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STERN MEN By Elizabeth Gilbert; Houghton Mifflin: 304 pp., $24

KRUPP'S LULU By Gordon Lish; Four Walls Eight Windows: 192 pp., $22

FRESH AIR FIEND; Travel Writings By Paul Theroux; Houghton Mifflin: 466 pp., $27

May 14, 2000|SUSAN SALTER REYNOLDS

What can a writer do with characters that are as famously buttoned up as Maine lobstermen? How do you make them live, much less track mud across the pages, and still convey their full inaccessibility?

Sometimes it's pain that makes people inaccessible, and pain can make a good story, but sometimes characters' dignity and dimension depend on their reticence; they just can't be flayed, even for fiction. Letting characters be who they are may be a step on fiction's evolutionary ladder--less moral baggage, less authorial control, less proselytizing, less explanation. Perhaps Freud's enormous influence on fiction is fading. Authors and characters are freed from the couch, from revelation and confession, released into a brave new world of uncertainty and randomness: a chaos theory for literature.

Elizabeth Gilbert's Maine lobstermen ("stern men" refers to their position on a lobster boat) carry family feuds over fishing rights, love and murder between two neighboring islands in their genes. Community dramas are played out in living blood (your child's child is my child's child's enemy) and stretch over centuries. Lobstering, we learn in this novel, is a mean-spirited territorial profession. Rage leads to drinking which leads to fighting which leads to revenge, a cycle of life. The richest family on one island--the Ellises--have controlled the life of the novel's heroine, Ruth Thomas, and her mother's life and her mother's before her. Ruth, all of 18, puts her foot down; she will not let them own her. Ruth loves her island with a heroine's passionate wisdom, but she falls in love with a boy from the enemy island, the enemy clan. There's Sarah Orne Jewett in Gilbert's tender descriptions of these violent and complicated communities. There's Romeo and Juliet in the drama of the young lovers. Gilbert stands by her stoics. There is no foppery here, in the style or the story.

KRUPP'S LULU By Gordon Lish; Four Walls Eight Windows: 192 pp., $22

Speaking of foppery, Gordon Lish is a piece of work. You've heard for decades about his est session-like writing group in Manhattan, loved and hated in equal measure but talked about much. His style has been persistently in your face; iconoclast scrawled permanently on his forehead. "To obey the word is to proceed murder by murder -- Edmond Jabes" reads the frontispiece to this collection of stories, a sort of carte blanche to their author to break any and all rules of syntax, grammar and trust. More honest is the quote appearing at the book's end: "Thou art not August unless I make thee so -- Wallace Stevens," a gleeful expression let out like a belch at the very end, as though the author were exclaiming: Hah! I control this show even as I appear to be unraveling before you! It's not Lish's fault the world needs iconoclasts; it's the corruption of art; it's they who would keep the artist silent who make a pressure cooker of culture, letting off steam like Lish. "And guess who the loser is?" Lish writes in the story "Facts of Steel." "Mr. and Mrs. John Q. Public." Trouble with Lish is he's always making fun of everything. Everything he writes has the same sarcastic look-at-me, I-am-hurt tone. Which is too bad, because with just a little texture (I am not asking for plot or voice, just a little variety) and some literary largess on your part, you could fancy Lish Montaigne, writing essays that poked fun at literature and culture in order to change something. But because he writes at his readers, it's hardly worth it. *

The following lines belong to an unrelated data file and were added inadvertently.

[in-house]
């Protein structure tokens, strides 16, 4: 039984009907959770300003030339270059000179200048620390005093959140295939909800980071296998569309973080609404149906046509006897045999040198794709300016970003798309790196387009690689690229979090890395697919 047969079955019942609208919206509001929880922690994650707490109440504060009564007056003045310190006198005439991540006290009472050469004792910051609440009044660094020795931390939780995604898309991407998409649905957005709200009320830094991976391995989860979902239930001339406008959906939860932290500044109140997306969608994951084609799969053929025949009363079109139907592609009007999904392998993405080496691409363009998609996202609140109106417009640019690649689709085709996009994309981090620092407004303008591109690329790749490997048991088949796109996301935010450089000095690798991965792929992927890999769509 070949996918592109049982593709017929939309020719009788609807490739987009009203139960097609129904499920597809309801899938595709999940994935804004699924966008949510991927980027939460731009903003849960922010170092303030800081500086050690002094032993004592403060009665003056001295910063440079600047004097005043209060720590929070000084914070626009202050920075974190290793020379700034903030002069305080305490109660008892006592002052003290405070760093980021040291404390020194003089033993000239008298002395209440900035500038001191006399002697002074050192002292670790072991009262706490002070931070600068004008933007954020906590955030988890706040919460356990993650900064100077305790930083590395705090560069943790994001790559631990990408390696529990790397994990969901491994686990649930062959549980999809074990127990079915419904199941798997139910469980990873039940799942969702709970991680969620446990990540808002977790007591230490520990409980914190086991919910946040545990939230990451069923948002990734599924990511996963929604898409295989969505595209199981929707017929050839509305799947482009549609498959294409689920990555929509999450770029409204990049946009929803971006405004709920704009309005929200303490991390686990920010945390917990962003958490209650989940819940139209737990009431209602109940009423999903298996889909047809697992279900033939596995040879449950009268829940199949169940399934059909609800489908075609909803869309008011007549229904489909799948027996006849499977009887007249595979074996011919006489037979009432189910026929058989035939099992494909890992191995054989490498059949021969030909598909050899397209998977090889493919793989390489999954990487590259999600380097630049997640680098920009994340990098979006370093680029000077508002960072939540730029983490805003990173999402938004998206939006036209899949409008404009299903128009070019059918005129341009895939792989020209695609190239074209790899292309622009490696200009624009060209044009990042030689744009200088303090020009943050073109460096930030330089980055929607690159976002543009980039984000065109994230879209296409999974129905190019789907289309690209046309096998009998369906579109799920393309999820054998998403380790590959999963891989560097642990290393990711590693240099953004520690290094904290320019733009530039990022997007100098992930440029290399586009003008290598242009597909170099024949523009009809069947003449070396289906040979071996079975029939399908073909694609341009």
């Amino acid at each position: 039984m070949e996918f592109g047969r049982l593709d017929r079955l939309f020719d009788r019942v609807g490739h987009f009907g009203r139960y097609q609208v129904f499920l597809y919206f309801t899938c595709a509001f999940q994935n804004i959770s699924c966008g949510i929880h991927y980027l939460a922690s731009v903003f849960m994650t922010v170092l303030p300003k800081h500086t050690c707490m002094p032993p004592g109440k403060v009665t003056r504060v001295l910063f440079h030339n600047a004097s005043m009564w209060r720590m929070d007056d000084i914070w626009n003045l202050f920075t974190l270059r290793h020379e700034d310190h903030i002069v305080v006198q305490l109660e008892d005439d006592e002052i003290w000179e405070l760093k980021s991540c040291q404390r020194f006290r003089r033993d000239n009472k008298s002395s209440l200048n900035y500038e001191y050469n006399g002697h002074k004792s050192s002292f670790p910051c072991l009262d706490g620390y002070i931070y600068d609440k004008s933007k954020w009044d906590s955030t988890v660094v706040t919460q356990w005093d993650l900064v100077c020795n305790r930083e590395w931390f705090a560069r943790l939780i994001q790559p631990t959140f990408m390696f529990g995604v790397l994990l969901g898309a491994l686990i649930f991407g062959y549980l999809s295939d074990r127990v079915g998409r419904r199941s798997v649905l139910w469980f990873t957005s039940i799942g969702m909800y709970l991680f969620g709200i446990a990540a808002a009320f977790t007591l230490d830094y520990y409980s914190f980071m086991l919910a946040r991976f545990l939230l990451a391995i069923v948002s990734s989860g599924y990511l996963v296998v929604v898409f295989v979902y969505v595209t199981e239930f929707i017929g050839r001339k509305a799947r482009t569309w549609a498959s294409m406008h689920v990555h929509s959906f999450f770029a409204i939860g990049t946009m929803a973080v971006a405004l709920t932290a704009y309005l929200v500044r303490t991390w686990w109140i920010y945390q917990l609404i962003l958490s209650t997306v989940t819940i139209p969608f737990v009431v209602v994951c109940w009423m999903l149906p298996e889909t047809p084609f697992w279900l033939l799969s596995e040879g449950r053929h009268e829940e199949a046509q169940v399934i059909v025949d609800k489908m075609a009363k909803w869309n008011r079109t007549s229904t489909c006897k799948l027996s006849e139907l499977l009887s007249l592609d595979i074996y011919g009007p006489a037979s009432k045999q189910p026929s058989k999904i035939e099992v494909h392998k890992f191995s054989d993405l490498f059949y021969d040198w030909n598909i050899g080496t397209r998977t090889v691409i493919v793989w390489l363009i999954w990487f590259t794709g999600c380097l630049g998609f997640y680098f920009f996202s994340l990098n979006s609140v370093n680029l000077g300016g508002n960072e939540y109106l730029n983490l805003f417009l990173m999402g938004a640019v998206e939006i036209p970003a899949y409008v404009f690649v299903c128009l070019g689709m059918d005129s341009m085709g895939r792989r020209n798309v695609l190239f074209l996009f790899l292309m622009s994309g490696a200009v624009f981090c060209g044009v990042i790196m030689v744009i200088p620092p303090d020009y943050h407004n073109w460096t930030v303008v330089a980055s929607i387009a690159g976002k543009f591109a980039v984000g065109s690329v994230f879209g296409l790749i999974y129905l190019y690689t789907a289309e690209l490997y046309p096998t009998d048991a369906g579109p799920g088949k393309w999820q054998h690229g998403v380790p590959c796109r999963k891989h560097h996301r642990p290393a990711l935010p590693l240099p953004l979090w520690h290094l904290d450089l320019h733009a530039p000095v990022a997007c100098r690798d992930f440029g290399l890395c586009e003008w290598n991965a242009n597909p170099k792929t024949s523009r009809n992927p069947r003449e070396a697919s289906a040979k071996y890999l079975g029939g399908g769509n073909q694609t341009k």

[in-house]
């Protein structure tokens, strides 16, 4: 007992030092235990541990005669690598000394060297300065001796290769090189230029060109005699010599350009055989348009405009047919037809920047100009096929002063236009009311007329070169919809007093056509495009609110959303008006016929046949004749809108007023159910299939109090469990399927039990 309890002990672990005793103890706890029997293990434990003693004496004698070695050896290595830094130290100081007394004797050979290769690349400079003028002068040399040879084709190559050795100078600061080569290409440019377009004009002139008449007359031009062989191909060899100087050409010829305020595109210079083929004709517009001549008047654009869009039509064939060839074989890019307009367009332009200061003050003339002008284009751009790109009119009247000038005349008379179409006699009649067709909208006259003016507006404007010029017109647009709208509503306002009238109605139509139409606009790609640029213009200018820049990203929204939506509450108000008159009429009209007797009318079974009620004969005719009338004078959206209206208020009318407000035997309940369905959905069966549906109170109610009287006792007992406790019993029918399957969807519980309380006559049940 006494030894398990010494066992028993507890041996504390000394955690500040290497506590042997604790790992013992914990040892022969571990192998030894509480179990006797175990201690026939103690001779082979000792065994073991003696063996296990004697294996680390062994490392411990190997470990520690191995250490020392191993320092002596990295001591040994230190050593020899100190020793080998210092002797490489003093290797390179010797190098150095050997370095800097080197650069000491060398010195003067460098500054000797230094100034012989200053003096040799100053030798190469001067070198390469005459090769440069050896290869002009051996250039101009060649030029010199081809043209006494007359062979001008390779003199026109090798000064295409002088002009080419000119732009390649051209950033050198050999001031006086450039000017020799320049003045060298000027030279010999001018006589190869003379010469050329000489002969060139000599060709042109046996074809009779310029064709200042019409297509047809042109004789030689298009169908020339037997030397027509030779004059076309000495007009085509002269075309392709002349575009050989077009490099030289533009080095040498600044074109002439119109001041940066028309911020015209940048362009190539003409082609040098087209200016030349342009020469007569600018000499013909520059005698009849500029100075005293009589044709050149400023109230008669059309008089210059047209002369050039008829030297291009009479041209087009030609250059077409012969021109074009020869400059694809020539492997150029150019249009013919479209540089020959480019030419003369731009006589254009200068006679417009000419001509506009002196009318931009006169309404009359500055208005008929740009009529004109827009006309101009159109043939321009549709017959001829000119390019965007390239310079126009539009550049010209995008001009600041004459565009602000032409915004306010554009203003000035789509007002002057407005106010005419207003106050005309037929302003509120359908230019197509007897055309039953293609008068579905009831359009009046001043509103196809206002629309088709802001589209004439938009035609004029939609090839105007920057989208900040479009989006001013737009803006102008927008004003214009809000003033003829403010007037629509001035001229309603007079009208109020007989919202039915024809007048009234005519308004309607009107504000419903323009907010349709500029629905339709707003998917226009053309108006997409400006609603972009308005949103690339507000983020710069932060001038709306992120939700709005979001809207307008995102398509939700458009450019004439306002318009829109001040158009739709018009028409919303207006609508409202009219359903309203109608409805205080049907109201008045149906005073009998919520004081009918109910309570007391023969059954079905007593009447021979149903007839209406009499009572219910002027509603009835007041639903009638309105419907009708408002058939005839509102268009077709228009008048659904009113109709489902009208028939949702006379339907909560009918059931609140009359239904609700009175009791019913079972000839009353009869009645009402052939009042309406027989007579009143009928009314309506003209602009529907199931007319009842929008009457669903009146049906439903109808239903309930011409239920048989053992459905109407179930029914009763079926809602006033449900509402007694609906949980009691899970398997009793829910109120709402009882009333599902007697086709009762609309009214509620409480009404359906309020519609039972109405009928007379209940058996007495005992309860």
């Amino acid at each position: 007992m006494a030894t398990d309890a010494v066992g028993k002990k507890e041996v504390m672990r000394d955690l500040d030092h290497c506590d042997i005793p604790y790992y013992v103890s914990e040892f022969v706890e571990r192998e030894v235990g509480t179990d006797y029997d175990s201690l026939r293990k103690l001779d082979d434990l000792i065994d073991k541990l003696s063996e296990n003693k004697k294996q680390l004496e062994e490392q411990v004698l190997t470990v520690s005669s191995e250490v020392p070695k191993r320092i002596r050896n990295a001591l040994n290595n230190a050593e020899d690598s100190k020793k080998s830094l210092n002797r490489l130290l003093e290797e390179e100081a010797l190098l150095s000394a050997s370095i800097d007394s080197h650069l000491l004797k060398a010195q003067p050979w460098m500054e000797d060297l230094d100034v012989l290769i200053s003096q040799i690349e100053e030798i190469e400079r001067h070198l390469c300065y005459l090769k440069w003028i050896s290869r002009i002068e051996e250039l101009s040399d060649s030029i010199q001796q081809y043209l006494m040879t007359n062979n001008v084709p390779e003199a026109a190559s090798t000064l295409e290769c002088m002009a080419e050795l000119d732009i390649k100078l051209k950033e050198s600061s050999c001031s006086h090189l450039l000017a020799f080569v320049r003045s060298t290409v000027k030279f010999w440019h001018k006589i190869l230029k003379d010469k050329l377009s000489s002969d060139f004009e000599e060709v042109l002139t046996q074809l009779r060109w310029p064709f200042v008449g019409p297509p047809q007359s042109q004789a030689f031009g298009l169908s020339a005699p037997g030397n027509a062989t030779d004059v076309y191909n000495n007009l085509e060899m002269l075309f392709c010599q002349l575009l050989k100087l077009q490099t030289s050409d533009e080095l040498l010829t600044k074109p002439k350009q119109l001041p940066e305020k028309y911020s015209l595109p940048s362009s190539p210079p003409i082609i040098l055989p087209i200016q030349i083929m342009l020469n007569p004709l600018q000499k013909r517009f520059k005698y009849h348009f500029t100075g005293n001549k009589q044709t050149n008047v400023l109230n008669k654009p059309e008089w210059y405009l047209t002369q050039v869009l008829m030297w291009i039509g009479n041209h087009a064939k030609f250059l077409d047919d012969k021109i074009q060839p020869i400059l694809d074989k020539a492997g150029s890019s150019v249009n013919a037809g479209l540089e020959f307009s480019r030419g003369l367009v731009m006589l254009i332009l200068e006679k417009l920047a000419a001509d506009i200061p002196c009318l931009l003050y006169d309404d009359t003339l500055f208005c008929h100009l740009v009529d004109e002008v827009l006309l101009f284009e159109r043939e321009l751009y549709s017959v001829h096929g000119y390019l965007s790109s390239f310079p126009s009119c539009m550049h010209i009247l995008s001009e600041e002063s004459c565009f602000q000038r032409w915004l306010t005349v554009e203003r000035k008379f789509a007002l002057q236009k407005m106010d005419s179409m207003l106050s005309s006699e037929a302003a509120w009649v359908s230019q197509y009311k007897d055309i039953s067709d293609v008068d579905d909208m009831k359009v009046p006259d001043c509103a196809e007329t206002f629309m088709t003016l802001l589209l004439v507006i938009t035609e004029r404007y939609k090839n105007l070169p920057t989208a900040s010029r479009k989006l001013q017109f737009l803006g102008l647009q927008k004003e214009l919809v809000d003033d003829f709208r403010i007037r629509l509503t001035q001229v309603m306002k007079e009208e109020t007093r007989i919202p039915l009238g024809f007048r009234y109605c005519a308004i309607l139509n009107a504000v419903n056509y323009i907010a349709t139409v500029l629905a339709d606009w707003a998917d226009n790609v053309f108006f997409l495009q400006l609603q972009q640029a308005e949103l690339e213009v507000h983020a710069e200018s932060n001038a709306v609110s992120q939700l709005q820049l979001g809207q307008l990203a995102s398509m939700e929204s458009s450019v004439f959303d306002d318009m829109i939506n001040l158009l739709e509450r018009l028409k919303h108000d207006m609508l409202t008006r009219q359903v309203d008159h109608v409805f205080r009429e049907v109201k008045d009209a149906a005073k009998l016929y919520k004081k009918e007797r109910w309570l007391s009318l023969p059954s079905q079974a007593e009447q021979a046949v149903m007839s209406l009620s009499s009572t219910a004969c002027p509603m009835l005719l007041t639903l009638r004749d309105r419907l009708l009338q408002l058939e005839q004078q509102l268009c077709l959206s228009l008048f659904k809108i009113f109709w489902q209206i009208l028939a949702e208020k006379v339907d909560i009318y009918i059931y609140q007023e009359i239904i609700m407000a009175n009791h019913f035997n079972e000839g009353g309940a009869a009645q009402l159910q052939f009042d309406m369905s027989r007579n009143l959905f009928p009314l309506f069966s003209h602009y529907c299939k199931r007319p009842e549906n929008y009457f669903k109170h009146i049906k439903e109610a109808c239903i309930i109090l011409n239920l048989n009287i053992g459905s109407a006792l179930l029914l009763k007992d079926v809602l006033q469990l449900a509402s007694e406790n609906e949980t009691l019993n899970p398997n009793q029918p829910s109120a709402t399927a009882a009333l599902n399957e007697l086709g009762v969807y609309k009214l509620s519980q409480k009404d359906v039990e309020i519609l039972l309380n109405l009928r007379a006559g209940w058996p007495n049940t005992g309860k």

FRESH AIR FIEND; Travel Writings By Paul Theroux; Houghton Mifflin: 466 pp., $27

To be a writer, Paul Theroux claims, you have to leave home. (There's another school of writers--E.L. Doctorow most famously--who claim that a white wall and a typewriter can fertilize a story.) Theroux, not finding himself in fiction, left home in his early 20s (the early '60s) to join the Peace Corps in Africa. He stayed there for five years, then went to Singapore to finish the decade. The next 30 years were spent wandering and paddling and writing--Cape Cod, the Zambezi, the Yangtze; "profound cold" in the Maine woods, a leper colony in Hawaii--it seems, reading this collection of pieces from tony magazines like Vogue and National Geographic, from 1985 to the present, that Theroux can put his arms around the world. He has, in some quarters, a reputation for crankiness; he doesn't embrace, for example, the information age ("we have confused information with ideas"), but I think it's more a question of rigor. Theroux is demanding of himself ("writers are notoriously unhealthy") to a reader's advantage, and of the merits of travel writing, which at its worst, is a sloppy and trivial form. At its best, he writes, it can "express a country's heart," and these essays describe how.

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